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I've got a site that accepts user-uploaded files (images, pdfs, word docs, etc.) then allows other users to download them.

I realize this presents a security risk, since malicious users could upload scripts etc. that masquerade as useful files.

My question is this-- is it enough to check the mime type of the file being uploaded using PHP (mime_content_type or finfo) and set the file to read only (non-executable), or must I also store the uploaded files in a directory that is outside the web root? I would think this would eliminate most of the risk from the uploaded file, but I'm not sure. Performing a virus scan on uploaded files is not possible in this situation.

Thanks for input.

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up vote 1 down vote accepted

A common practice is to upload files outside the document root, and typically using randomized filenames which are then mapped to the correct item/object/post in the database. If additional permissions are needed to access the files, make sure you check them before allowing downloads, and of course you'll have only authenticated users uploading.

Fileinfo finfo_ is useful for validating most mimetypes, at least to verify that something called ".txt" is actually a text file and not a binary blob, or that a ".jpg" really appears to be a jpeg based on its first few or last few bytes. It may require some extra work sorting out MS Office mimetypes, as if I recall correctly, they all come out as application-msword. But you can then use the file extension to figure out what it is really supposed to be (xls, ppt, doc, etc).

A PHP script then supplies the downloaded file, rather than the web server directly serving it. For that reason, you should store the mime type along with it, so that you can serve the appropriate headers.

header("Content-type: application-whatever");
header("Content-length: size-of-the-file-in-bytes");
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Hi Michael-- thanks for the tip on finfo. I'll look into that. Also, the randomized filename is something I've already implemented but forgot to mention, so that should be good. – julio Mar 7 '11 at 17:42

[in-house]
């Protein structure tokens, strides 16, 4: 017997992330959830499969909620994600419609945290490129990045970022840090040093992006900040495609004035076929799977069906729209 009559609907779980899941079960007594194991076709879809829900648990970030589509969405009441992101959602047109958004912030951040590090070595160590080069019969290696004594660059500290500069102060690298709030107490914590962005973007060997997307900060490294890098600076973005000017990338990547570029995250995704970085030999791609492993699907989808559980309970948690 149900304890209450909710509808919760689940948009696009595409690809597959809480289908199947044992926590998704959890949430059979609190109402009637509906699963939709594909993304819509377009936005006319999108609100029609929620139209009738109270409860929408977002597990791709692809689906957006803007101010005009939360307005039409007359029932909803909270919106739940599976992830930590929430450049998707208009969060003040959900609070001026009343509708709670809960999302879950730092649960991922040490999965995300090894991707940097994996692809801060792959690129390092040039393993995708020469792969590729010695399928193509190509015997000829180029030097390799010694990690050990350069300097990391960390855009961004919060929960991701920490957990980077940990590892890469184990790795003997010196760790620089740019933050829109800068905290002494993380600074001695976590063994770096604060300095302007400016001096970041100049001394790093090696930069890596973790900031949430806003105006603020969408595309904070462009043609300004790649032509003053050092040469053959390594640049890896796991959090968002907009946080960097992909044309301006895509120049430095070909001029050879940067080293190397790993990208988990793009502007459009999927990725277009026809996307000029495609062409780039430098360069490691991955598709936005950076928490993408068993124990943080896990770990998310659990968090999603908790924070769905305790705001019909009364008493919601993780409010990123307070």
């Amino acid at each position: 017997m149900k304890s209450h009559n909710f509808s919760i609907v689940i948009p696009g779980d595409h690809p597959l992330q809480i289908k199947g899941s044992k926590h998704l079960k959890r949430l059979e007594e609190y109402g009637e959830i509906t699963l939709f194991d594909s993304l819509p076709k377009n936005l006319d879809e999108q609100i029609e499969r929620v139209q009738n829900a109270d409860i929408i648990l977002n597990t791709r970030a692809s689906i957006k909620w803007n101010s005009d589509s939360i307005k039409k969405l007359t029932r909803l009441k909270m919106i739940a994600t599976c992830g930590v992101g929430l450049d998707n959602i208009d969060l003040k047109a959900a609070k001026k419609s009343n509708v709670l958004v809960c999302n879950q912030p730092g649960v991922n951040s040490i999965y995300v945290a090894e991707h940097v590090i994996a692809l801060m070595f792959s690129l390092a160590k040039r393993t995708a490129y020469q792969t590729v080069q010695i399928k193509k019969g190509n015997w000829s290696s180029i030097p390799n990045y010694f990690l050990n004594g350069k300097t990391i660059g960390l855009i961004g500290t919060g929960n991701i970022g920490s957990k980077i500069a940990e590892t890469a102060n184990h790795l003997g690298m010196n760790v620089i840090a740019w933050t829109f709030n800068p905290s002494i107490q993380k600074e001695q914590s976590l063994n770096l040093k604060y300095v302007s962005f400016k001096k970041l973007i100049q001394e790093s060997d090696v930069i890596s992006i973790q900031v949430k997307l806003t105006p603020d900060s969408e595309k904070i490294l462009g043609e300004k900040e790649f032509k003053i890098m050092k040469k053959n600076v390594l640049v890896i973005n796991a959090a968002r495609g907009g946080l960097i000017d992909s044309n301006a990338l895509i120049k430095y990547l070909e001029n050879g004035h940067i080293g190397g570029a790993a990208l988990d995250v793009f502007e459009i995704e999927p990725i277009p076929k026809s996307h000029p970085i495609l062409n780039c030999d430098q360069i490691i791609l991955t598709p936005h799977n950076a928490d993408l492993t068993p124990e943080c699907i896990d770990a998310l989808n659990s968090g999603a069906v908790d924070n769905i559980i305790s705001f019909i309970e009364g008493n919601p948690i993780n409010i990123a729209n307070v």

See the Fileinfo documentation here, if you haven't already php.net/manual/en/ref.fileinfo.php – Michael Berkowski Mar 7 '11 at 17:44
Note that even content sniffing doesn't protect you against multi-purpose files - e.g. concatenating a GIF image+ZIP archive (in this order) will give you a file that will be both a valid GIF file and a valid ZIP archive (as GIF has headers up front, whereas ZIP at the end). – Piskvor Mar 7 '11 at 18:18

I can recommend you use every tool at your disposal to test for the file type. But know that there are other ways a hacker can implant a dangerous file.

Your best bet is to have the files be uploaded to a different server. One that can only host files.

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yes, for my own stuff I agree, I would use Amazon S3 or something similar to handle images and files, but that is not an option in this case. I'm looking for tactics to minimize risk when you must handle uploads and serving of user-submitted files. – julio Mar 7 '11 at 18:21

I would check the mime type of the file but I wouldn't rely on this. Even if the file is a full blown .gif and contains a comment in its id3 tag which is a php, it can be executed with a local file include. A safer approach would be store files in the database using a long blob datatype. However this kind of overhead is crap.

The best solution from the perspective of security, scalability and perforce would be to use a no-sql database like CouchDB.

A few things to keep in mind, don't trust $_FILES[]. $_FILES['type'] could be anything the attacker wants so there is no point in checking it from a security perspective. And $_FILES['name'] could have nasty input like ../../../. Its best to rename files to the primary key and then store information about that file in a relational database (like mysql).

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thanks for the tips rook-- as mentioned above, the files are being renamed to a random name, and the filename is being stored in a DB, so that's taken care of. We also move the file to a tmp directory prior to checking for mime type, then rename, chmod and move the file to the permanent storage location. – julio Mar 7 '11 at 18:23
@julio cool so then your only concern would be an LFI attack. (Unless the attacker is unable to know this random file name without sql injection, maybe that the point...) – rook Mar 7 '11 at 18:31

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